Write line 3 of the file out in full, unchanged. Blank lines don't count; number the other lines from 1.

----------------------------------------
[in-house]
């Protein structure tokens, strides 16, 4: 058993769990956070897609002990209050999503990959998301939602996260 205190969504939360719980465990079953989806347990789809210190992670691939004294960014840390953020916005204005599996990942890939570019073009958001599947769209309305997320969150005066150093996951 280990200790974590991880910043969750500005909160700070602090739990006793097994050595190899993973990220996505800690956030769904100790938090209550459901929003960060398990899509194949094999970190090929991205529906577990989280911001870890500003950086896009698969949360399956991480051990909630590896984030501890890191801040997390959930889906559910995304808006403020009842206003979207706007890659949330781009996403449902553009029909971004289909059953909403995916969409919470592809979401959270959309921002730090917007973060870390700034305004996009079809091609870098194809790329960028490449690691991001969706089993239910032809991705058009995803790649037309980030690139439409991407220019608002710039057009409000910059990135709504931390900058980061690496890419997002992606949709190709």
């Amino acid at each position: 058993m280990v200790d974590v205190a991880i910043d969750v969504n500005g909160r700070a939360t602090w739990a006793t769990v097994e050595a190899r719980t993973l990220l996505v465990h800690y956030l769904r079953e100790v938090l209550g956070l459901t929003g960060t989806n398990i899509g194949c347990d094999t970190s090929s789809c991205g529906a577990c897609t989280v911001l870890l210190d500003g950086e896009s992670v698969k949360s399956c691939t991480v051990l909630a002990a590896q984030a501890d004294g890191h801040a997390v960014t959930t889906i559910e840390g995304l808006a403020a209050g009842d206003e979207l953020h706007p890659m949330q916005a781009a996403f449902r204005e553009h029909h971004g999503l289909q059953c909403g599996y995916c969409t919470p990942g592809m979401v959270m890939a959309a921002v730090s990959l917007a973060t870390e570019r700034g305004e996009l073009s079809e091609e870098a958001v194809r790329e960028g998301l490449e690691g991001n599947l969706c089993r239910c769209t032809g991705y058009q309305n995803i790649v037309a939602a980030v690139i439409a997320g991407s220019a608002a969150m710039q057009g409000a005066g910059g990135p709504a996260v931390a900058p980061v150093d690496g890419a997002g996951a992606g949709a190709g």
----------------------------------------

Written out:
């Amino acid at each position: 058993m280990v200790d974590v205190a991880i910043d969750v969504n500005g909160r700070a939360t602090w739990a006793t769990v097994e050595a190899r719980t993973l990220l996505v465990h800690y956030l769904r079953e100790v938090l209550g956070l459901t929003g960060t989806n398990i899509g194949c347990d094999t970190s090929s789809c991205g529906a577990c897609t989280v911001l870890l210190d500003g950086e896009s992670v698969k949360s399956c691939t991480v051990l909630a002990a590896q984030a501890d004294g890191h801040a997390v960014t959930t889906i559910e840390g995304l808006a403020a209050g009842d206003e979207l953020h706007p890659m949330q916005a781009a996403f449902r204005e553009h029909h971004g999503l289909q059953c909403g599996y995916c969409t919470p990942g592809m979401v959270m890939a959309a921002v730090s990959l917007a973060t870390e570019r700034g305004e996009l073009s079809e091609e870098a958001v194809r790329e960028g998301l490449e690691g991001n599947l969706c089993r239910c769209t032809g991705y058009q309305n995803i790649v037309a939602a980030v690139i439409a997320g991407s220019a608002a969150m710039q057009g409000a005066g910059g990135p709504a996260v931390a900058p980061v150093d690496g890419a997002g996951a992606g949709a190709g």